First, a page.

Name of Contributed Example
Description of problem
This example is taken from section 6 of Gelfand et al (1990), and concerns 30 young rats whose weights were measured weekly for five weeks. Part of the data is shown below, where Y_{ij} is the weight of the ith rat measured at age x_{j} .

Weight Y_{ij} of rat i on day x_{j} 


x_{j} = 8 
15 
22 
29 
36 
Rat 1 
151 
199 
246 
283 
320 
Rat 2 
145 
199 
249 
293 
354 
... 





Rat 1 
153 
200 
244 
286 
324 
A plot of the 30 growth curves suggests some evidence of downward curvature.
The model is essentially a random effects linear growth curve
Y_{ij} ~ Normal( α_{i} + β_{i} (x_{j}  x_{bar} ), τ_{c} )
α_{i} ~ Normal( α_{c} , τ_{a} )
β_{i} ~ Normal( β_{c}, τ_{b} )
where x_{bar} = 22, and τ represents the precision (1/variance) of a normal distribution. We note the absence of a parameter representing correlation between α_{i} and β_{i} unlike in Gelfand et al. 1990. However, see the Birats example in Volume 2 which does explicitly model the covariance between α_{i} and β_{i}. For now, we standardise the x_{j}'s around their mean to reduce dependence between α_{i} and &beta_{i} in their likelihood: in fact for the full balanced data, complete independence is achieved. (Note that, in general, prior independence does not force the posterior distributions to be independent).
α_{c} τ_{a} β_{c}, τ_{b} and τ_{c} are given independent "noninformative" priors. Interest particularly focuses on the intercept at zero time (birth), denoted α_{0} = α_{c}  β_{c} x_{bar}.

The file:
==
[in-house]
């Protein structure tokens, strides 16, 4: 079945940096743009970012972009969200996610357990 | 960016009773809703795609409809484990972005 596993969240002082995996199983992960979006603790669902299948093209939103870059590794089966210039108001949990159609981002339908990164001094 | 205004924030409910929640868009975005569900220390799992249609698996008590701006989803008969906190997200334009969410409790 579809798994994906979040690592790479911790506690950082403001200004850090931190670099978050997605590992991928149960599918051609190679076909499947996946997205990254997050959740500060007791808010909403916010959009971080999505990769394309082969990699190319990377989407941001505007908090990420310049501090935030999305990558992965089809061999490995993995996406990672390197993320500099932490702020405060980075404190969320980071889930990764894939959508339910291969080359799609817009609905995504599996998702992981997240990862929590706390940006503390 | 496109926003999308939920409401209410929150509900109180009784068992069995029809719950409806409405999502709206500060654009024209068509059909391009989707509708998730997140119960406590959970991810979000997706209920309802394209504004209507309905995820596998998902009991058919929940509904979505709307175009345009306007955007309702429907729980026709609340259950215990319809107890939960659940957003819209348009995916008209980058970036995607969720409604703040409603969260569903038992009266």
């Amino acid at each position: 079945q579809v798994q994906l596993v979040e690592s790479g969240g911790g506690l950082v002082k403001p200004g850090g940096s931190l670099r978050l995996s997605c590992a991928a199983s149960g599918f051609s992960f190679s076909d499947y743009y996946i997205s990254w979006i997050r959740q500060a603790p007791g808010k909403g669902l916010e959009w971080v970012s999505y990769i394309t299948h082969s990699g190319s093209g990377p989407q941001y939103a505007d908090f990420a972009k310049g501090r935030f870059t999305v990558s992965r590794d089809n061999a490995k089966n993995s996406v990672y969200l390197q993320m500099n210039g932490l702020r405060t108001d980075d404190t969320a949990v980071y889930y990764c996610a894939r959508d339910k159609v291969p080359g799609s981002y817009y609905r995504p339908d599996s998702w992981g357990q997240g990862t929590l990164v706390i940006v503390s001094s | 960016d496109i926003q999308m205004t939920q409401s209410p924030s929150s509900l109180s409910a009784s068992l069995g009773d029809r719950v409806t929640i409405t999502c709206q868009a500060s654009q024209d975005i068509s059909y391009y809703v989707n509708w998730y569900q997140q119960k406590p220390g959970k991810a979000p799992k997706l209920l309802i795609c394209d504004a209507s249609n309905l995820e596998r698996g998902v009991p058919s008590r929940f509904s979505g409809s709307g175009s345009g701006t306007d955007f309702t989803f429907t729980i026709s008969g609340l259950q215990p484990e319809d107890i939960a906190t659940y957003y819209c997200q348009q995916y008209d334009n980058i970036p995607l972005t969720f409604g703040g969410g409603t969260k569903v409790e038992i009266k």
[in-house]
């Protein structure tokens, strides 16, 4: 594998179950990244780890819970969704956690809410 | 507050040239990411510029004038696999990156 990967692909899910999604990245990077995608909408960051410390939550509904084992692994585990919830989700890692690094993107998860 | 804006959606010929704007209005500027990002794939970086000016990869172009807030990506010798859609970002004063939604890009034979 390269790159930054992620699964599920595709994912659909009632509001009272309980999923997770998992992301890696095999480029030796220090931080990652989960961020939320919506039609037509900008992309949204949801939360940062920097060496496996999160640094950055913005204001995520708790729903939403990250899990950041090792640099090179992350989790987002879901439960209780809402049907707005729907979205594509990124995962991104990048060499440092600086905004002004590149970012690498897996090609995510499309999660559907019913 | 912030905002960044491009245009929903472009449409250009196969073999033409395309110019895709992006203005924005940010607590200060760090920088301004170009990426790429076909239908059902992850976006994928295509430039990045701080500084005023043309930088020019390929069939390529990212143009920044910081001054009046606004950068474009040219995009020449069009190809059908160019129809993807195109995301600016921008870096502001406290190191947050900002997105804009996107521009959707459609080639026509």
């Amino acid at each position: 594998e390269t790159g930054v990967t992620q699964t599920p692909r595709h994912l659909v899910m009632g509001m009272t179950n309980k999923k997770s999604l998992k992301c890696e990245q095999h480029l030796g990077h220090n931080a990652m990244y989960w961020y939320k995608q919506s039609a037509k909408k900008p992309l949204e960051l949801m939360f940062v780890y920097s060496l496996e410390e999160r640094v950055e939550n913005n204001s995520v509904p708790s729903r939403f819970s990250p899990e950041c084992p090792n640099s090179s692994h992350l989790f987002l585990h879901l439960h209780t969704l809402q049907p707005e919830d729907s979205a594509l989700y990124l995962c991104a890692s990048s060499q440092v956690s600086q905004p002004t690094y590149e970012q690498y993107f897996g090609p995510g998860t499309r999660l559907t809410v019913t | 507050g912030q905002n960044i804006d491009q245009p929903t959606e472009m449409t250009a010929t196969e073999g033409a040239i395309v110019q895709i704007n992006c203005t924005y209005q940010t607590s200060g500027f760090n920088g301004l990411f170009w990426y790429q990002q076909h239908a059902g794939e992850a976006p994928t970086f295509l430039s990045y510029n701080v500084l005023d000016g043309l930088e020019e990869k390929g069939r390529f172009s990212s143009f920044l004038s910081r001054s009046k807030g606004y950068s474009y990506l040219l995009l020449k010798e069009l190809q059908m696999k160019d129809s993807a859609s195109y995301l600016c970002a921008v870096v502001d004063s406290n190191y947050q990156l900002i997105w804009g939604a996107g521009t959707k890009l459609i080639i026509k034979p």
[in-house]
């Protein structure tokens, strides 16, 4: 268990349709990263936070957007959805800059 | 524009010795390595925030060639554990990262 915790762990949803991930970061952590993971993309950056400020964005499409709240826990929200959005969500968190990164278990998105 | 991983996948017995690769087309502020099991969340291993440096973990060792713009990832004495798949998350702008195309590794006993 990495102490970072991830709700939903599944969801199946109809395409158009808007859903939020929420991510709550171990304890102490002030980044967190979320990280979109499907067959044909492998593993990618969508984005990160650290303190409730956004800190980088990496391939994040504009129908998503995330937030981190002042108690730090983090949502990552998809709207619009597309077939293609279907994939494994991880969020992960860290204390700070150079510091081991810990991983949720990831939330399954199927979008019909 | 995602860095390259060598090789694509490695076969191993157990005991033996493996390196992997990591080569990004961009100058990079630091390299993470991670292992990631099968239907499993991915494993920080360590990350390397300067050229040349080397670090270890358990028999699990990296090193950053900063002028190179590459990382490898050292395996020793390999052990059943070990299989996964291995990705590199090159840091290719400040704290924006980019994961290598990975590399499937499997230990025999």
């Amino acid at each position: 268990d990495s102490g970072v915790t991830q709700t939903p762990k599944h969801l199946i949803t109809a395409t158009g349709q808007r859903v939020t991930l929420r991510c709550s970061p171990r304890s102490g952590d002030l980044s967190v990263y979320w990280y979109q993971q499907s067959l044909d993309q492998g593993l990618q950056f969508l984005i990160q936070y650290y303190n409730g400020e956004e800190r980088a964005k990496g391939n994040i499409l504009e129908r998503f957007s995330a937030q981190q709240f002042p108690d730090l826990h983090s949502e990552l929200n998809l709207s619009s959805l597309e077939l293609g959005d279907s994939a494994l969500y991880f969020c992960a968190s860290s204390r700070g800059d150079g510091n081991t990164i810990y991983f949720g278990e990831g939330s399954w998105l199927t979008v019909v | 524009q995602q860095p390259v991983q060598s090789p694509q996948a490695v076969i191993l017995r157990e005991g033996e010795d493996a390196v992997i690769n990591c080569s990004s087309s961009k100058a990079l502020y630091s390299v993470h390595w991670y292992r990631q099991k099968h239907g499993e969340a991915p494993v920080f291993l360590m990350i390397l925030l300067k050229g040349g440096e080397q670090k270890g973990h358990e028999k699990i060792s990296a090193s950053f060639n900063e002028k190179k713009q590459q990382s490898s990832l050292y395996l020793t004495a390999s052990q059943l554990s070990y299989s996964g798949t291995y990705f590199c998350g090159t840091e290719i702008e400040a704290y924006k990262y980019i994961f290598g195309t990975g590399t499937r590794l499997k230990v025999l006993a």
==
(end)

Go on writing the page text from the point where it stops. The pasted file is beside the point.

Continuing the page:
BUGS Code
model { for( i in 1 : N ) { for( j in 1 : T ) { Y[i , j] ~ dnorm(mu[i , j],tau.c) mu[i , j] < alpha[i] + beta[i] * (x[j]  xbar) culmative.Y[i , j] < culmative(Y[i , j], Y[i , j]) post.pv.Y[i , j] < post.p.value(Y[i , j]) prior.pv.Y[i , j] < prior.p.value(Y[i , j]) replicate.post.Y[i , j] < replicate.post(Y[i , j]) pv.post.Y[i , j] < step(Y[i , j]  replicate.post.Y[i , j]) replicate.prior.Y[i , j] < replicate.prior(Y[i , j]) pv.prior.Y[i , j] < step(Y[i , j]  replicate.prior.Y[i , j]) } alpha[i] ~ dnorm(alpha.c,alpha.tau) beta[i] ~ dnorm(beta.c,beta.tau) } tau.c ~ dgamma(0.001,0.001) sigma < 1 / sqrt(tau.c) alpha.c ~ dnorm(0.0,1.0E6) alpha.tau ~ dgamma(0.001,0.001) beta.c ~ dnorm(0.0,1.0E6) beta.tau ~ dgamma(0.001,0.001) alpha0 < alpha.c  xbar * beta.c }
Note the use of a very flat but conjugate prior for the population effects: a locally uniform prior could also have been used.
Data
Inits
Results
A 1000 update burn in followed by a further 10000 updates gave the parameter estimates:
mean 
sd 
MC_error 
val2.5pc 
median 
val97.5pc 
start 
sample 

alpha0 
106.6 
3.655 
0.04079 
99.44 
106.5 
113.8 
1001 
10000 
beta.c 
6.185 
0.1061 
0.00132 
5.975 
6.185 
6.394 
1001 
10000 
sigma 
6.086 
0.4606 
0.007398 
5.255 
6.061 
7.049 
1001 
10000 
These results may be compared with Figure 5 of Gelfand et al 1990  we note that the mean gradient of independent fitted straight lines is 6.19.